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Russia Mediates Syrian-Turkish Security Meeting in Moscow

Russia Mediates Syrian-Turkish Security Meeting in Moscow

Tuesday, 14 January, 2020 - 07:15
Russian military police take part in a joint Turkish-Russian army patrol near the town of Darbasiyah in Syria's northeastern Hasakeh province, along the Syria-Turkey border, November 11, 2019. (AFP)
London, Moscow - Ibrahim Hamidi and Asharq Al-Awsat

Government sources in Damascus said that Moscow hosted on Monday a trilateral security meeting for the heads of Turkish, Russian and Syrian intelligence.

Ali Mamluk, special security adviser to Syrian regime leader Bashar Assad met with Turkey's intelligence chief Hakan Fidan, Russian and Syrian news agencies reported on Monday.

Russia Today reported that during the meeting, the Syrians called on Ankara to fully respect the sovereignty of Syria, its independence and territorial integrity and ensure the immediate and full withdrawal of foreign forces from the whole Syrian territory.

The news agency added that the Syrians also allegedly demanded Ankara to honor the Sochi Agreement, signed on September 2018, which would entail “the freeing of Idlib from terrorists and heavy arms” as well as “unblocking the Aleppo-Latakia (M4) and Aleppo-Hama (M5) highways.”

Reuters reported that the two heads of intelligence met for the first time in years despite Ankara’s long-standing hostility to Assad.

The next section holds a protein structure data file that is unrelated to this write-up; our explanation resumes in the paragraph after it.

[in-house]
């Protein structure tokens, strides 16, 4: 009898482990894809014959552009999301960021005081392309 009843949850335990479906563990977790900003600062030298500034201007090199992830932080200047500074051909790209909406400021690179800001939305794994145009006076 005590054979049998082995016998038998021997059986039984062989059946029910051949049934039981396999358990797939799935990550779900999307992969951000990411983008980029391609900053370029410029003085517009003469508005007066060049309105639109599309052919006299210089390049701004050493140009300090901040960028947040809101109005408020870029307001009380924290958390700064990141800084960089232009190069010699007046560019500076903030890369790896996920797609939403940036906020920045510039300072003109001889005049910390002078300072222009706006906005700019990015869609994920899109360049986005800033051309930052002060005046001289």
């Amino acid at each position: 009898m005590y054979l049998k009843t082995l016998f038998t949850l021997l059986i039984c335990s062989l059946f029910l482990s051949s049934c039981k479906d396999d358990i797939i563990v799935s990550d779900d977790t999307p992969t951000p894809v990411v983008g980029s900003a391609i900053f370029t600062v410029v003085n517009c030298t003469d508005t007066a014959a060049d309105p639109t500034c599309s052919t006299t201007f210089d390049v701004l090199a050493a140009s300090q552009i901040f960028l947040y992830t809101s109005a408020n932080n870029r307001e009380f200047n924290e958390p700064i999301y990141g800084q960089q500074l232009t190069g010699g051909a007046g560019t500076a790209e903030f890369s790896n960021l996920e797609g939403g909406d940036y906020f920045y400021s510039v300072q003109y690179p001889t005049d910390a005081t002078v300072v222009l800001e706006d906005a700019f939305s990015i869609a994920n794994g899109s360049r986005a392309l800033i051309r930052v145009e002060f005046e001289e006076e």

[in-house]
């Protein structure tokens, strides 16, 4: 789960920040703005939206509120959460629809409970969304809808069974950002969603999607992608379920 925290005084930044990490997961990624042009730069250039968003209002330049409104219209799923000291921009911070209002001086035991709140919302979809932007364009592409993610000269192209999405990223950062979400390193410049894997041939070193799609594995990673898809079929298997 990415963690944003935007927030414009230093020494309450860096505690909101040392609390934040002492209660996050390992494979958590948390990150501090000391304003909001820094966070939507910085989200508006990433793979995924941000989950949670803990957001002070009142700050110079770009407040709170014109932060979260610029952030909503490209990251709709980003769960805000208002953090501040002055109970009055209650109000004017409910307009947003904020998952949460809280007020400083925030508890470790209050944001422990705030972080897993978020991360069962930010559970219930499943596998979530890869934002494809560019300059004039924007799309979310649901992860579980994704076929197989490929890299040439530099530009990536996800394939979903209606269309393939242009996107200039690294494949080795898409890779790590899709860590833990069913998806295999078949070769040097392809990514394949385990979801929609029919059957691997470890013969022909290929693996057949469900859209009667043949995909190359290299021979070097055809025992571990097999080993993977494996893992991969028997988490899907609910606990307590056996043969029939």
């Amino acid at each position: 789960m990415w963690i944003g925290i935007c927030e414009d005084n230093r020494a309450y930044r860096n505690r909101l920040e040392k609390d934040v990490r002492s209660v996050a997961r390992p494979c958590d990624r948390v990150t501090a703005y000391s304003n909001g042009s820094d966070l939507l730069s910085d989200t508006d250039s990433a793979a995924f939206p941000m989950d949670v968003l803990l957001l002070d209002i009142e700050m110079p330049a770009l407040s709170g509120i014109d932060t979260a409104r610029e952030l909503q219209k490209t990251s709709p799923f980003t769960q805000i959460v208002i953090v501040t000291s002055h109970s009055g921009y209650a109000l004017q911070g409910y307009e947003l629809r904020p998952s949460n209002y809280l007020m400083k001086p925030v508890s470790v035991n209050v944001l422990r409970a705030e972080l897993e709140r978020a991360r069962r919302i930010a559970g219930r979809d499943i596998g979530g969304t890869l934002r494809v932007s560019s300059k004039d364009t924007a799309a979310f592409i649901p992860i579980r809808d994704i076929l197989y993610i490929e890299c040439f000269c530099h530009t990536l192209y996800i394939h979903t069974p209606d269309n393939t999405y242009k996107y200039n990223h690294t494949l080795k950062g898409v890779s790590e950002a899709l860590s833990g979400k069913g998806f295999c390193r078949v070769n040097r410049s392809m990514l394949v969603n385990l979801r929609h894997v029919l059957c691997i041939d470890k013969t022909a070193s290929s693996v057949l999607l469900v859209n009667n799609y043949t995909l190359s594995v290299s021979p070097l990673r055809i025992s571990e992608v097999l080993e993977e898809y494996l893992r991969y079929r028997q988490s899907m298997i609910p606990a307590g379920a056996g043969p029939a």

US officials are meanwhile, seeking to convince European officials to replicate the Iranian scenario in Syria by following the policy of “maximum pressure” with Damascus.

This policy would use political, military and economic measures to push Moscow to exert pressure on the Syrian regime, which in return should present “substantial political concessions.”

Western diplomatic sources told Asharq Al-Awsat on Monday that Washington already proposed 10 military, economic and political pressure tools to implement this policy.

Those tools include keeping the US military presence in northeast Syria and preventing Damascus from controlling oil and strategic resources.

The US is also advising Arab countries against any political or diplomatic normalization of ties with Syria and to refrain from investing in economic projects in the country, said the sources.

Washington is also trying to persuade several European countries to link any contribution in Syria’s reconstruction to making progress in the political process. It also advised them against reopening their embassies in Damascus.

The US should also impose sanctions on Damascus by quickly starting to implement the Caesar Act, which was recently approved by Congress and signed by US President Donald Trump.

The legislation sanctions the Syrian regime, including Assad, for war crimes against the Syrian population.

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